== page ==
DURING TURKEY’S constitutional upheavals in 2016-17, when President Recep Tayyip Erdogan faced down an attempted coup and gathered up new political powers (and prisoners), the country’s economic reformers remembered better days. They talked wistfully of an imminent return to “factory settings”. Turkey, they believed, had a default set of successful policies, from which it had recently deviated and to which it could quickly revert, undoing any mistakes in between.
Instead the economy suffered something closer to a system crash. Excessive lending, some of it guaranteed by the government, contributed to rising inflation and a widening current-account deficit. The central bank’s ability to restore order was stymied by Mr Erdogan’s hostility to orthodox monetary policy (he compared interest rates to tools of terrorism). When the government fell out with President Donald Trump over the arrest of an American pastor working in Anatolia, foreign investors (and many Turkish depositors) lost their nerve. Turkey’s currency, the lira, fell by 40% against the dollar in the first eight months of 2018.
That drop was excruciating for the many companies that had borrowed in euros or dollars: foreign-currency corporate debt amounted to over 35% of GDP in 2018. Hundreds of firms have since defaulted or applied for konkordato, a court-approved rescheduling of debt that allows them to avoid declaring bankruptcy. Their number includes the Turkish franchises of Gloria Jean’s Coffees owned by Haci Sayid, a cafeteria chain founded by two brothers who have been making baklava since 1968.
The full extent of the damage became clearer on March 11th, when Turkey reported its latest GDP figures. They showed that the economy shrank by 3% in the fourth quarter of 2018 compared with a year earlier (see chart). That was an even sharper fall than expected. But if anything, it understates the suffering. An unusually large share of this diminished output was exported to foreigners, rather than enjoyed at home. Household consumption, a better measure of pleasure and pain, shrank by almost 9%.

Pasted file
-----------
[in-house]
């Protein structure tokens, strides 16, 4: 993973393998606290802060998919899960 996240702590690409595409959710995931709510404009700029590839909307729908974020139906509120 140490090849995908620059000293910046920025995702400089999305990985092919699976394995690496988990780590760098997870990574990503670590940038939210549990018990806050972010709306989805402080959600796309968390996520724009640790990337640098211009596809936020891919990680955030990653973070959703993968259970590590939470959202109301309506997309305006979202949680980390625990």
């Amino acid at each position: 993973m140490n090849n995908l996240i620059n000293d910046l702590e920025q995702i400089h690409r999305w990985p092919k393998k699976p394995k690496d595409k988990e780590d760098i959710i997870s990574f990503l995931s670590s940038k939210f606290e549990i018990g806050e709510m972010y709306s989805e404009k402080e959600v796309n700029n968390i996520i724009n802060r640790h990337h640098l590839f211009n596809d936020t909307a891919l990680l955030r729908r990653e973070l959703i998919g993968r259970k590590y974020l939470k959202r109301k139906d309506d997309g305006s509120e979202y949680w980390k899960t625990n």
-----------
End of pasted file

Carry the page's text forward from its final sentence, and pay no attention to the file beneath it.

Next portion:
The crisis has, however, forced the government to reset its reckless macroeconomic policies. The appointment in July of Berat Albayrak, the president’s son-in-law, as finance minister did not bode well. But for the moment the family dynamic seems to be working in the economy’s favour, helping to reconcile Mr Erdogan to the need for monetary and fiscal restraint. The central bank was belatedly permitted to unholster its terrorist tools and raise interest rates. The government has also set itself ambitious fiscal targets that will require cutting pensions and postponing investment to narrow the budget deficit.
The flow of credit has been sharply curtailed, imports have collapsed and exports have boomed. The current account even swung into surplus for four months in a row from August to November, as Turkey welcomed more foreign tourists and fewer foreign goods. This rebalancing has helped to revive the lira, which rose by 28% from the end of August to the end of January.
But how long will it take for stability to translate into growth? An economy, unfortunately, cannot be reset as easily as a smartphone. Past mismanagement tends to become embedded in the circuits. The Turkish public, for example, will not quickly forget last year’s erosion in the value of the lira. They now hold nearly half of their deposits in foreign currency. And the central bank will have to keep interest rates high for some time to convince people that it can conquer inflation, which remains at almost 20%. In its impatience, the government has resorted to opening subsidised food stalls in big cities to dampen the rise in the price of groceries, which Mr Albayrak has branded “food terrorism”.
Inflation should fall further later in the year, as the effects of the lira’s decline wear off. Credit is already beginning to revive, led by state banks. And some early indicators for 2019 suggest that the pace of economic contraction is starting to ease. BBVA, a bank, believes growth will return in the second half of the year, leaving the economy 1% bigger this year than last.
A cyclical recovery will not, however, resolve questions about Turkey’s longer-term future. It is hard now to argue that the market-friendly policies embraced by Mr Erdogan’s party from 2002 to 2011 represent the economy’s default mode. After all, the populism and cronyism of more recent years is hardly new in Turkey. A similar kind of mismanagement reared its head many times before the financial crisis of 2001 and the promise of European Union membership motivated a decade of reform. Perhaps populism, not liberalism, represents Turkey’s factory settings, to which it has returned after all.